- The impact of office actions
An Office Action is a query from the USPTO that may be a request for clarification, a required correction, or a potential conflict or overlap with an existing mark. If you receive an Office Action, you will have 6 months to respond to it after which your application will either move forward or be denied. Receiving one will impact how long it takes for you to register your trademark.
- The impact of disputes
Also, as is revealed in discussions on the same over at guttulus.com, it is important to note that disputes arising during publication may also hold up your trademark’s approval. This will depend on the legitimacy and veracity of any claim.
- The impact of “intend to use” applications
Another thing that will impact the duration it takes for your trademark to be registered is if you filed your mark as “intend to use”. If you did so, as outlined over at runrex.com, you won’t be approved until you have filed a follow up to your initial application, proving the use of your mark in commerce.
- How long does it take an application to reach the top of the examination queue?
To understand how long it takes for a trademark to be registered, it is important to note how long it takes for an application to reach the top of the examination queue. As discussed over at guttulus.com, once a trademark application is submitted to the USPTO, it goes into a queue for an examining attorney to review. It usually takes 3-4 months for a trademark application to reach the top of the queue and for examination to commence.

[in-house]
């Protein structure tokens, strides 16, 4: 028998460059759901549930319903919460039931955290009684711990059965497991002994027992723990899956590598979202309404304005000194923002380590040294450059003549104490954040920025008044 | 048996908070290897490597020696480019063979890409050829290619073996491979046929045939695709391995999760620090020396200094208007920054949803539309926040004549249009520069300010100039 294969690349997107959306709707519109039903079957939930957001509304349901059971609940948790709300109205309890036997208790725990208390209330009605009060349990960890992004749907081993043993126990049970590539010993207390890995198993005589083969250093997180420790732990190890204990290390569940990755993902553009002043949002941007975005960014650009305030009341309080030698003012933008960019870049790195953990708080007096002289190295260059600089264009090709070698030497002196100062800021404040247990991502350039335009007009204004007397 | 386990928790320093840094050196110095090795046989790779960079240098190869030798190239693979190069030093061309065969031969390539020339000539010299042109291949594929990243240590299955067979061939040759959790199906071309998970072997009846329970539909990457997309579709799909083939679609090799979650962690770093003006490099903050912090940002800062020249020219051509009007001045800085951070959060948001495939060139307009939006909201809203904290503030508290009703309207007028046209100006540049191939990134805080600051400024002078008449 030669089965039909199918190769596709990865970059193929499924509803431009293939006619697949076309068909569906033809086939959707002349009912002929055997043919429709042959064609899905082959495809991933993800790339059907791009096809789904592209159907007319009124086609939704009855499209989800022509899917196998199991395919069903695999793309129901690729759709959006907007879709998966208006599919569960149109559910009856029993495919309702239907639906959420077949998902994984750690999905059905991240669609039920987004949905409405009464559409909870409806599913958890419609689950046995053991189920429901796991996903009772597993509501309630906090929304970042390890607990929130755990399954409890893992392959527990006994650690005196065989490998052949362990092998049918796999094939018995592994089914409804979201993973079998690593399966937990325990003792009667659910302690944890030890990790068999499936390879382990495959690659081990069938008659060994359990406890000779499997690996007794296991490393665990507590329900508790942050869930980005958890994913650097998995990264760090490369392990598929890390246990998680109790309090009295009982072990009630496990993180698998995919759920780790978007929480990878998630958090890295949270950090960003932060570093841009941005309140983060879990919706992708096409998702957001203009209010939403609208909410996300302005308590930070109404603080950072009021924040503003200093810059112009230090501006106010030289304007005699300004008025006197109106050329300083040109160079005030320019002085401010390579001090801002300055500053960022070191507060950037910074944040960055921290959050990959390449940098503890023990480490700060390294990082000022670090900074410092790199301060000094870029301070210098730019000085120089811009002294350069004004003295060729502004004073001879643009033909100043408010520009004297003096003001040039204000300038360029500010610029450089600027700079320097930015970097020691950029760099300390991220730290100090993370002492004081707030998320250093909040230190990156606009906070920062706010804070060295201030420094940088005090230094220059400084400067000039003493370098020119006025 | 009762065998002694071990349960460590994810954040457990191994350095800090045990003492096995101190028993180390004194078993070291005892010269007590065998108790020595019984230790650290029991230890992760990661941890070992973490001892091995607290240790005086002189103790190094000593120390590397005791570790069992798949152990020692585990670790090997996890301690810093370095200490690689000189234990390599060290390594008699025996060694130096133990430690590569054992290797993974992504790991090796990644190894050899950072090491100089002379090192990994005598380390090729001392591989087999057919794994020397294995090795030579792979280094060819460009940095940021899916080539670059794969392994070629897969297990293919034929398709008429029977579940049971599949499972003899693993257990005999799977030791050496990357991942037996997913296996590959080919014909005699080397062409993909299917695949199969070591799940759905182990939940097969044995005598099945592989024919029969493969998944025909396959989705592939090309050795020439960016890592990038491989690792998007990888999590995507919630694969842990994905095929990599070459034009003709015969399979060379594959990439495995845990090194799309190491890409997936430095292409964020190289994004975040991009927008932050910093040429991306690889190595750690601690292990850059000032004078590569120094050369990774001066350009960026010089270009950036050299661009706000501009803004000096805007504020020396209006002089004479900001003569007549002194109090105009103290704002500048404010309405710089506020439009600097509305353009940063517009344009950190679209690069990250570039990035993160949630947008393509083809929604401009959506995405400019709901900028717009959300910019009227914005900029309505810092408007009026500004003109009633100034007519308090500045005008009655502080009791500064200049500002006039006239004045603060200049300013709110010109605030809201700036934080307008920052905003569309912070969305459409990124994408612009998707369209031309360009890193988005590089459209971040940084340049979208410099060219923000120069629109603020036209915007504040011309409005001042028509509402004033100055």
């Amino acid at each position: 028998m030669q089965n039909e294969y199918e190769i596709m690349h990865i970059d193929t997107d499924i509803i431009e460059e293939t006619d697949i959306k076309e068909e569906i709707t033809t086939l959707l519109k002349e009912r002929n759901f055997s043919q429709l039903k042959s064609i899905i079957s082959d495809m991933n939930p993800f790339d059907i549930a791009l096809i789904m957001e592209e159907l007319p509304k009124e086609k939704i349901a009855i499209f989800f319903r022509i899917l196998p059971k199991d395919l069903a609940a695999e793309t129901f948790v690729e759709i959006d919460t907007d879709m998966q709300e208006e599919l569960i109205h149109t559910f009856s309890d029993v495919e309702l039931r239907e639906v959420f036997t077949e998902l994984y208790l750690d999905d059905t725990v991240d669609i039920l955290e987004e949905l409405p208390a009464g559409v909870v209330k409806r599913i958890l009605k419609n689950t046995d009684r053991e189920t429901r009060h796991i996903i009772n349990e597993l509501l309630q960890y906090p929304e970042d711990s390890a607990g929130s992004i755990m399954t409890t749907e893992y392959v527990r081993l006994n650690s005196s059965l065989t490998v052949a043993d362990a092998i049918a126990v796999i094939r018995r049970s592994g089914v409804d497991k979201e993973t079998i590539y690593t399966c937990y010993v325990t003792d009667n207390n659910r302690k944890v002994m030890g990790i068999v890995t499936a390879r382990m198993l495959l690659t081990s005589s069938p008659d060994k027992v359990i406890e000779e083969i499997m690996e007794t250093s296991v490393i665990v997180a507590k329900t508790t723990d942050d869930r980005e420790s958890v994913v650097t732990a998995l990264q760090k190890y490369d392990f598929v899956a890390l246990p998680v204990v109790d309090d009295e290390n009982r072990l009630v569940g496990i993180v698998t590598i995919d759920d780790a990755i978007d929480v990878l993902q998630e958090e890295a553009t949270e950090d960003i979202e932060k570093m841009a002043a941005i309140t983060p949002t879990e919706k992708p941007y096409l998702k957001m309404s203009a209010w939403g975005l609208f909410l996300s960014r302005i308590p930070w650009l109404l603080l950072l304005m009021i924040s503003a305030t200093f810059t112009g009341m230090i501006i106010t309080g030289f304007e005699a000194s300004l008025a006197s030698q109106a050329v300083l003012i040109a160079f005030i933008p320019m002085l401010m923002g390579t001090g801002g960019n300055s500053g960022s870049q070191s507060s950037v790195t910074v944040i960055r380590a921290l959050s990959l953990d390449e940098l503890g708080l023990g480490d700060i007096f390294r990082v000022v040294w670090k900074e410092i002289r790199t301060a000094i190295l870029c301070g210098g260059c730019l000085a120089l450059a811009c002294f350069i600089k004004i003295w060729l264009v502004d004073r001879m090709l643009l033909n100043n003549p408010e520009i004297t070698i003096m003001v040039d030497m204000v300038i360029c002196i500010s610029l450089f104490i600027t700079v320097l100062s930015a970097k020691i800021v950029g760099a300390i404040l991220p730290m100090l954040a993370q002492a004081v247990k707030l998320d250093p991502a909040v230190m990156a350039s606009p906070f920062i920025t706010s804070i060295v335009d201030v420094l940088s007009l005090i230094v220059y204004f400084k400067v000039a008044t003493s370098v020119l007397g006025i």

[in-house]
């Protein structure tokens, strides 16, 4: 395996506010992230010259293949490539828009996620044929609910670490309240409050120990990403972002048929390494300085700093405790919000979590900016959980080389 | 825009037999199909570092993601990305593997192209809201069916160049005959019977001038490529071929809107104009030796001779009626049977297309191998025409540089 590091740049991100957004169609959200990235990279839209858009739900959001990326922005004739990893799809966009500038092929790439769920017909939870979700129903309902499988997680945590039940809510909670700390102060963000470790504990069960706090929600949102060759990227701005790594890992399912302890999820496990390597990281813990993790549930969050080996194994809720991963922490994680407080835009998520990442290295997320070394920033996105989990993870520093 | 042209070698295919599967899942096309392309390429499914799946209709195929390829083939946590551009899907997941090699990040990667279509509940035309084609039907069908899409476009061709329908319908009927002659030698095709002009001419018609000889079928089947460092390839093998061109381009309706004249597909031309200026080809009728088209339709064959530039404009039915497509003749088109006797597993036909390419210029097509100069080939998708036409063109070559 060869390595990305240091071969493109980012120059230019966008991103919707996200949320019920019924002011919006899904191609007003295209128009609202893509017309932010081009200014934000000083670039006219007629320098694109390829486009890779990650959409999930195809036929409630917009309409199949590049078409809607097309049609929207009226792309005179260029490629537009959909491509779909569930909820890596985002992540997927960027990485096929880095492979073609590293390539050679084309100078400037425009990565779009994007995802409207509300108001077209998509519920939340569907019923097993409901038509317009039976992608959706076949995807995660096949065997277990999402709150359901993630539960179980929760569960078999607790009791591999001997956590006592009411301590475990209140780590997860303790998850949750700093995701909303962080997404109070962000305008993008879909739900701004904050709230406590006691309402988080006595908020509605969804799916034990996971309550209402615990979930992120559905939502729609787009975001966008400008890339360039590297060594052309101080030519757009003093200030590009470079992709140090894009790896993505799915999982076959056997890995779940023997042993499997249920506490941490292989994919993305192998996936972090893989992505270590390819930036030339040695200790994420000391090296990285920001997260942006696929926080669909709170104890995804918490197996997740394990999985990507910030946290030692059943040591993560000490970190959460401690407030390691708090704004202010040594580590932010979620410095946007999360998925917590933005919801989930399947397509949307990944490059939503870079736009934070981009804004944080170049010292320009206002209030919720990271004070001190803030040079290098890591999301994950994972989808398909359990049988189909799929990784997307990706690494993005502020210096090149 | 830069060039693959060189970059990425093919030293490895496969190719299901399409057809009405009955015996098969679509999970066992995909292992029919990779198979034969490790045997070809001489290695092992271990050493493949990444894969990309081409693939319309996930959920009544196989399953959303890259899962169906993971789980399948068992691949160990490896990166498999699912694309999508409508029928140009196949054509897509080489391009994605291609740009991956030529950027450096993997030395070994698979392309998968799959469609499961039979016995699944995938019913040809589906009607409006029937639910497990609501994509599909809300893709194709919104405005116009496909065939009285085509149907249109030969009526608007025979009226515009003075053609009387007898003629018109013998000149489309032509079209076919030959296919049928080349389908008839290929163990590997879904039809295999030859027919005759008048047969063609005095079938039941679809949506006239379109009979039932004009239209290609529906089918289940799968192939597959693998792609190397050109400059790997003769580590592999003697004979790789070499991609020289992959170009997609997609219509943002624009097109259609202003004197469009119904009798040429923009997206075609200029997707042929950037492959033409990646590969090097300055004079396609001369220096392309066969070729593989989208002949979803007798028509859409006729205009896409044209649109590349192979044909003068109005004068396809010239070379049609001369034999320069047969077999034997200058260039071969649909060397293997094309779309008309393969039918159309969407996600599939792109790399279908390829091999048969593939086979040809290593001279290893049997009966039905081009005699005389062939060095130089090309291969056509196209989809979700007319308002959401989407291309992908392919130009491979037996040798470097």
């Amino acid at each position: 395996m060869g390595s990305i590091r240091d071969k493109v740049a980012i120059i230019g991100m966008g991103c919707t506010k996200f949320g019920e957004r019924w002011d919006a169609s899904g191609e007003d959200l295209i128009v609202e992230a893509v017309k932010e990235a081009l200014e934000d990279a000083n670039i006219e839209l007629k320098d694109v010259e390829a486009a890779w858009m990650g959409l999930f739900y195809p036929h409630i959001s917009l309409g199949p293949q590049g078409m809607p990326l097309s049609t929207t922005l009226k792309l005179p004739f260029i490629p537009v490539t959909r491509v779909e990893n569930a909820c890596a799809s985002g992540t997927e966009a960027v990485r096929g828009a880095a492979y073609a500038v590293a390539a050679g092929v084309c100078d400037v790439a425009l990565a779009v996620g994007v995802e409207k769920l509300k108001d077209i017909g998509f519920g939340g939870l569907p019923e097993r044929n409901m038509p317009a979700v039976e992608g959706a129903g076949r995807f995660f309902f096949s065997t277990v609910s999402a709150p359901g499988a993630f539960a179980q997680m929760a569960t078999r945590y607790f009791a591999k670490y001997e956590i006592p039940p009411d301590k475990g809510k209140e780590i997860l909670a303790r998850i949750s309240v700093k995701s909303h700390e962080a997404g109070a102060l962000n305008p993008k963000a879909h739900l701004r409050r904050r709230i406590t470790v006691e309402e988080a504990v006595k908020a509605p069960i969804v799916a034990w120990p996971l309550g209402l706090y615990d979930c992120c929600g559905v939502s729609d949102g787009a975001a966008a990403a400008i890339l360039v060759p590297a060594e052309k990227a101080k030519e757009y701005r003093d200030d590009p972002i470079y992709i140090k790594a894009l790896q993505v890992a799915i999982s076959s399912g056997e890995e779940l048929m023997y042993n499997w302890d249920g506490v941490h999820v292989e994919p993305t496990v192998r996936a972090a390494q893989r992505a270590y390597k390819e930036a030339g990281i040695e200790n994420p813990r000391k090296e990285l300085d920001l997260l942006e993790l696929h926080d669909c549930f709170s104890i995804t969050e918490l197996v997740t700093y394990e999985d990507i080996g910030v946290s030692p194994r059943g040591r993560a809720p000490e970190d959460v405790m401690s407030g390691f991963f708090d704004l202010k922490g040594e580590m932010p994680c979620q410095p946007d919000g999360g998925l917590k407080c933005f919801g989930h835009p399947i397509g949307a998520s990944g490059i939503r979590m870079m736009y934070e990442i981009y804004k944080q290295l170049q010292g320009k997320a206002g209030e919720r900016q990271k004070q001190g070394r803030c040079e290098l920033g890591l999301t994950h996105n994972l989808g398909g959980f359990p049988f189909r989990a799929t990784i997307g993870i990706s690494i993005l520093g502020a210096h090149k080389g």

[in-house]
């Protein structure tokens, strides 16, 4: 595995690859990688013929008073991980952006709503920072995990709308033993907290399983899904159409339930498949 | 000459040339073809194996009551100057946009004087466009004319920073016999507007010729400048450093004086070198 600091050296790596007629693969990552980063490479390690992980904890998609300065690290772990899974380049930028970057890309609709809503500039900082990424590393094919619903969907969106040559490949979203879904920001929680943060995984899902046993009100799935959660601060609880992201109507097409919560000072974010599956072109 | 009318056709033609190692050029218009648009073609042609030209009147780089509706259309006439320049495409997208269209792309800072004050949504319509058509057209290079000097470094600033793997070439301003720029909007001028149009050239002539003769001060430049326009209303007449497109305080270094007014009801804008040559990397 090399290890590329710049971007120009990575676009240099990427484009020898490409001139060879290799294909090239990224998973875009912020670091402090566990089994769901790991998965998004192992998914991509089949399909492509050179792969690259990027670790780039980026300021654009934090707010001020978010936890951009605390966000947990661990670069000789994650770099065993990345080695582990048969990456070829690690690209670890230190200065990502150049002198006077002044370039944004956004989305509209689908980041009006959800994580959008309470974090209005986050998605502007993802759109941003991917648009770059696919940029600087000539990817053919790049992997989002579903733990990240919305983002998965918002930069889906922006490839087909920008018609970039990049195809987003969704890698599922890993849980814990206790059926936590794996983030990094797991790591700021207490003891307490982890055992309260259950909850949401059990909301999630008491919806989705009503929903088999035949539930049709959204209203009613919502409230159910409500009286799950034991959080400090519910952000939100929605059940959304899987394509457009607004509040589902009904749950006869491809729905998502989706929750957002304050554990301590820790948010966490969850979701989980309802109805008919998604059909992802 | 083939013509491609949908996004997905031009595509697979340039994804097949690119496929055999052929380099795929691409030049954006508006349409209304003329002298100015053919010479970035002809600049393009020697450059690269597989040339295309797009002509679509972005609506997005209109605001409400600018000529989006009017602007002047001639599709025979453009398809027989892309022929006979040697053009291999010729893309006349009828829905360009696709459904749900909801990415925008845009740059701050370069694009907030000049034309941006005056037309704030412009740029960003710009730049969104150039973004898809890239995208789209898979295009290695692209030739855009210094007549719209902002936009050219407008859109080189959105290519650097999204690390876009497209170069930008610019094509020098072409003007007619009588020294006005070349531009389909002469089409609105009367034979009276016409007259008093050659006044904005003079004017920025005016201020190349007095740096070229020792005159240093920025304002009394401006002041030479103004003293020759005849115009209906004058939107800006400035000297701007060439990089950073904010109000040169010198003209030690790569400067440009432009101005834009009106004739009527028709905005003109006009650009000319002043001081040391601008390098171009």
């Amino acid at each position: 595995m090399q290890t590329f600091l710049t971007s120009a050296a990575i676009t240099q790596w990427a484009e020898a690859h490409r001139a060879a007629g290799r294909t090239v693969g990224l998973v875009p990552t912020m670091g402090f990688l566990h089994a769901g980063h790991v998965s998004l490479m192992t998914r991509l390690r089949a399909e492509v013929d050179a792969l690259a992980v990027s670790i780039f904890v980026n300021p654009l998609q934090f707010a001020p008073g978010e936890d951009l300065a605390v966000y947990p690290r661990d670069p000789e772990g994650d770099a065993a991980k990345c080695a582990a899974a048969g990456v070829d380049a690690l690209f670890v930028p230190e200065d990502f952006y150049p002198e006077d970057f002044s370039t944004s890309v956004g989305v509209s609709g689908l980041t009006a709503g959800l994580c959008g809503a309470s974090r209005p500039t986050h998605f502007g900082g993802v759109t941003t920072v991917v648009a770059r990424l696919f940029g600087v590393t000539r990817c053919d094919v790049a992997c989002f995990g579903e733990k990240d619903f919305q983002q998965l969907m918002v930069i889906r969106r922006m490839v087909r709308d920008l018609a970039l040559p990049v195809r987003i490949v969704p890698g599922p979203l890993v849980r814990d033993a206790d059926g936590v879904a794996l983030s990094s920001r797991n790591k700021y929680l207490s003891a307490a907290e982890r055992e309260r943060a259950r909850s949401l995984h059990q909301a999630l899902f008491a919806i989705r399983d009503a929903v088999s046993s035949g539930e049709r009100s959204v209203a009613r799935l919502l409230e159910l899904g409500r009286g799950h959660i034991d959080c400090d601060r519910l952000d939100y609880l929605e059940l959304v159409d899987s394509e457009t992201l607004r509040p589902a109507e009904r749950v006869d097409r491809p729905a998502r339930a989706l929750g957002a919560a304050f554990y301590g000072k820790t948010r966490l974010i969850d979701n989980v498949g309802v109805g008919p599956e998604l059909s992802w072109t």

- What is the publication stage?
If after examining your application, the examining attorney finds no conflicts with existing marks, your trademark will move to a 30-day publication stage as outlined over at runrex.com. This is a way of publicly announcing your pending mark and to open the floor to any objections that any person may have.
- A typical timeline
It is also important to highlight the typical timeline as far as registering a trademark is concerned to give you an idea of what the process entails. Broadly, the timeline entails:
- Searching for similar marks
- Preparing and submitting your application
- Paying the required fees
- Monitoring the status
- Responding to requests by the USPTO examiner punctually